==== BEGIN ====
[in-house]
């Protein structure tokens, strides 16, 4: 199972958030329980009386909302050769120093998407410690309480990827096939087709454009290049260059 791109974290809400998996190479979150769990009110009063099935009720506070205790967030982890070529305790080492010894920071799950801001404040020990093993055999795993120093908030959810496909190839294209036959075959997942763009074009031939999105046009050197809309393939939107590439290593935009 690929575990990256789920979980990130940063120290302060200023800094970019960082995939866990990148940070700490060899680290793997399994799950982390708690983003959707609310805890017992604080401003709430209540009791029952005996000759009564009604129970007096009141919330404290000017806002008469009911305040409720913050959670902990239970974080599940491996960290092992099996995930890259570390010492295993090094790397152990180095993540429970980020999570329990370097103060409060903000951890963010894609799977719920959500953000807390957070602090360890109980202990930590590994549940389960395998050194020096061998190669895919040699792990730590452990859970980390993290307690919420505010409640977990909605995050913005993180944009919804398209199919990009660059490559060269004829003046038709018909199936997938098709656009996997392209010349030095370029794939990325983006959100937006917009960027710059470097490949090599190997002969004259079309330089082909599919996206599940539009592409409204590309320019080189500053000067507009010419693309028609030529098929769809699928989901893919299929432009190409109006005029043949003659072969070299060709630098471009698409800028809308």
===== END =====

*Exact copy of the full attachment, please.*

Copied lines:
[in-house]
């Protein structure tokens, strides 16, 4: 199972958030329980009386909302050769120093998407410690309480990827096939087709454009290049260059 791109974290809400998996190479979150769990009110009063099935009720506070205790967030982890070529305790080492010894920071799950801001404040020990093993055999795993120093908030959810496909190839294209036959075959997942763009074009031939999105046009050197809309393939939107590439290593935009 690929575990990256789920979980990130940063120290302060200023800094970019960082995939866990990148940070700490060899680290793997399994799950982390708690983003959707609310805890017992604080401003709430209540009791029952005996000759009564009604129970007096009141919330404290000017806002008469009911305040409720913050959670902990239970974080599940491996960290092992099996995930890259570390010492295993090094790397152990180095993540429970980020999570329990370097103060409060903000951890963010894609799977719920959500953000807390957070602090360890109980202990930590590994549940389960395998050194020096061998190669895919040699792990730590452990859970980390993290307690919420505010409640977990909605995050913005993180944009919804398209199919990009660059490559060269004829003046038709018909199936997938098709656009996997392209010349030095370029794939990325983006959100937006917009960027710059470097490949090599190997002969004259079309330089082909599919996206599940539009592409409204590309320019080189500053000067507009010419693309028609030529098929769809699928989901893919299929432009190409109006005029043949003659072969070299060709630098471009698409800028809308």